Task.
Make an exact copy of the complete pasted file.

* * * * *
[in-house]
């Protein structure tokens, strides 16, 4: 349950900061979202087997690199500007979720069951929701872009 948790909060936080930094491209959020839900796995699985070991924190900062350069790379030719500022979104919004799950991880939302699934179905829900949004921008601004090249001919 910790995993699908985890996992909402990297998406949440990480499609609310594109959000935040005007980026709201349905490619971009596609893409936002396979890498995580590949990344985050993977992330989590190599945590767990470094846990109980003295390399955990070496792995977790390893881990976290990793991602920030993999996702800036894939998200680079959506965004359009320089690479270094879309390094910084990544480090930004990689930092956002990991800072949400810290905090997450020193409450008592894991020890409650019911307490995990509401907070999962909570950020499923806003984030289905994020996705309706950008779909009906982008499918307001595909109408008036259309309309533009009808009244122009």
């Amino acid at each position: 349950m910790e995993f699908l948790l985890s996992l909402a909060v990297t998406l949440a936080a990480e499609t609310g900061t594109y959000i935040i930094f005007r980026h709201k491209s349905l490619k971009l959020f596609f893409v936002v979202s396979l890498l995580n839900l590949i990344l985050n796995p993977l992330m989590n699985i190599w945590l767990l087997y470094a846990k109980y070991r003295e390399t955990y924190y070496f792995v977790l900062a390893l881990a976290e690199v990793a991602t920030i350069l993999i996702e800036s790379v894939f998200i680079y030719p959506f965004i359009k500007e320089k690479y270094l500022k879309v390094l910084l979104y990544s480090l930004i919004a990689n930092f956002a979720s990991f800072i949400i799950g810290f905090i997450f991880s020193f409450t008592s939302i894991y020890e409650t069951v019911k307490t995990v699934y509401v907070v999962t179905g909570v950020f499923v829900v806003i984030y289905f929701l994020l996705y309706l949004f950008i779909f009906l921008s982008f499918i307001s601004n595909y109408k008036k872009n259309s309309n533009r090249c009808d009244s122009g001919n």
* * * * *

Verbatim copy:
[in-house]
């Protein structure tokens, strides 16, 4: 349950900061979202087997690199500007979720069951929701872009 948790909060936080930094491209959020839900796995699985070991924190900062350069790379030719500022979104919004799950991880939302699934179905829900949004921008601004090249001919 910790995993699908985890996992909402990297998406949440990480499609609310594109959000935040005007980026709201349905490619971009596609893409936002396979890498995580590949990344985050993977992330989590190599945590767990470094846990109980003295390399955990070496792995977790390893881990976290990793991602920030993999996702800036894939998200680079959506965004359009320089690479270094879309390094910084990544480090930004990689930092956002990991800072949400810290905090997450020193409450008592894991020890409650019911307490995990509401907070999962909570950020499923806003984030289905994020996705309706950008779909009906982008499918307001595909109408008036259309309309533009009808009244122009």
């Amino acid at each position: 349950m910790e995993f699908l948790l985890s996992l909402a909060v990297t998406l949440a936080a990480e499609t609310g900061t594109y959000i935040i930094f005007r980026h709201k491209s349905l490619k971009l959020f596609f893409v936002v979202s396979l890498l995580n839900l590949i990344l985050n796995p993977l992330m989590n699985i190599w945590l767990l087997y470094a846990k109980y070991r003295e390399t955990y924190y070496f792995v977790l900062a390893l881990a976290e690199v990793a991602t920030i350069l993999i996702e800036s790379v894939f998200i680079y030719p959506f965004i359009k500007e320089k690479y270094l500022k879309v390094l910084l979104y990544s480090l930004i919004a990689n930092f956002a979720s990991f800072i949400i799950g810290f905090i997450f991880s020193f409450t008592s939302i894991y020890e409650t069951v019911k307490t995990v699934y509401v907070v999962t179905g909570v950020f499923v829900v806003i984030y289905f929701l994020l996705y309706l949004f950008i779909f009906l921008s982008f499918i307001s601004n595909y109408k008036k872009n259309s309309n533009r090249c009808d009244s122009g001919n």